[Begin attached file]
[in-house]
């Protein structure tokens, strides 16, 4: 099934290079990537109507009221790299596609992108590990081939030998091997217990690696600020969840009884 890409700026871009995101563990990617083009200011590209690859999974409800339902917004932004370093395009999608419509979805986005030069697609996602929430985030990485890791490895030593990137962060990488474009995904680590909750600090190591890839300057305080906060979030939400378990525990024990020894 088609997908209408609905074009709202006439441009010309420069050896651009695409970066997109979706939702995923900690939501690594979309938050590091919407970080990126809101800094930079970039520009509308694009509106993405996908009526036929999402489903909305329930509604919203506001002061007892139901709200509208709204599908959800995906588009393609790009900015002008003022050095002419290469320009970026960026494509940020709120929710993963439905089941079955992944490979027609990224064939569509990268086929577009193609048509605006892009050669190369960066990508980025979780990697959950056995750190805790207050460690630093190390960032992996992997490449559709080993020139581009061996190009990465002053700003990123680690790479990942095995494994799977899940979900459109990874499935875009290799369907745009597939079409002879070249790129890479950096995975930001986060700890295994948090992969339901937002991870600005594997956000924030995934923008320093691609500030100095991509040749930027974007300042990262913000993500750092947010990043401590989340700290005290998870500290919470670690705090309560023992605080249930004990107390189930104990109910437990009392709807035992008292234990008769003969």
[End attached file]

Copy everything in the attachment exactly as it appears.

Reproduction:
[in-house]
């Protein structure tokens, strides 16, 4: 099934290079990537109507009221790299596609992108590990081939030998091997217990690696600020969840009884 890409700026871009995101563990990617083009200011590209690859999974409800339902917004932004370093395009999608419509979805986005030069697609996602929430985030990485890791490895030593990137962060990488474009995904680590909750600090190591890839300057305080906060979030939400378990525990024990020894 088609997908209408609905074009709202006439441009010309420069050896651009695409970066997109979706939702995923900690939501690594979309938050590091919407970080990126809101800094930079970039520009509308694009509106993405996908009526036929999402489903909305329930509604919203506001002061007892139901709200509208709204599908959800995906588009393609790009900015002008003022050095002419290469320009970026960026494509940020709120929710993963439905089941079955992944490979027609990224064939569509990268086929577009193609048509605006892009050669190369960066990508980025979780990697959950056995750190805790207050460690630093190390960032992996992997490449559709080993020139581009061996190009990465002053700003990123680690790479990942095995494994799977899940979900459109990874499935875009290799369907745009597939079409002879070249790129890479950096995975930001986060700890295994948090992969339901937002991870600005594997956000924030995934923008320093691609500030100095991509040749930027974007300042990262913000993500750092947010990043401590989340700290005290998870500290919470670690705090309560023992605080249930004990107390189930104990109910437990009392709807035992008292234990008769003969």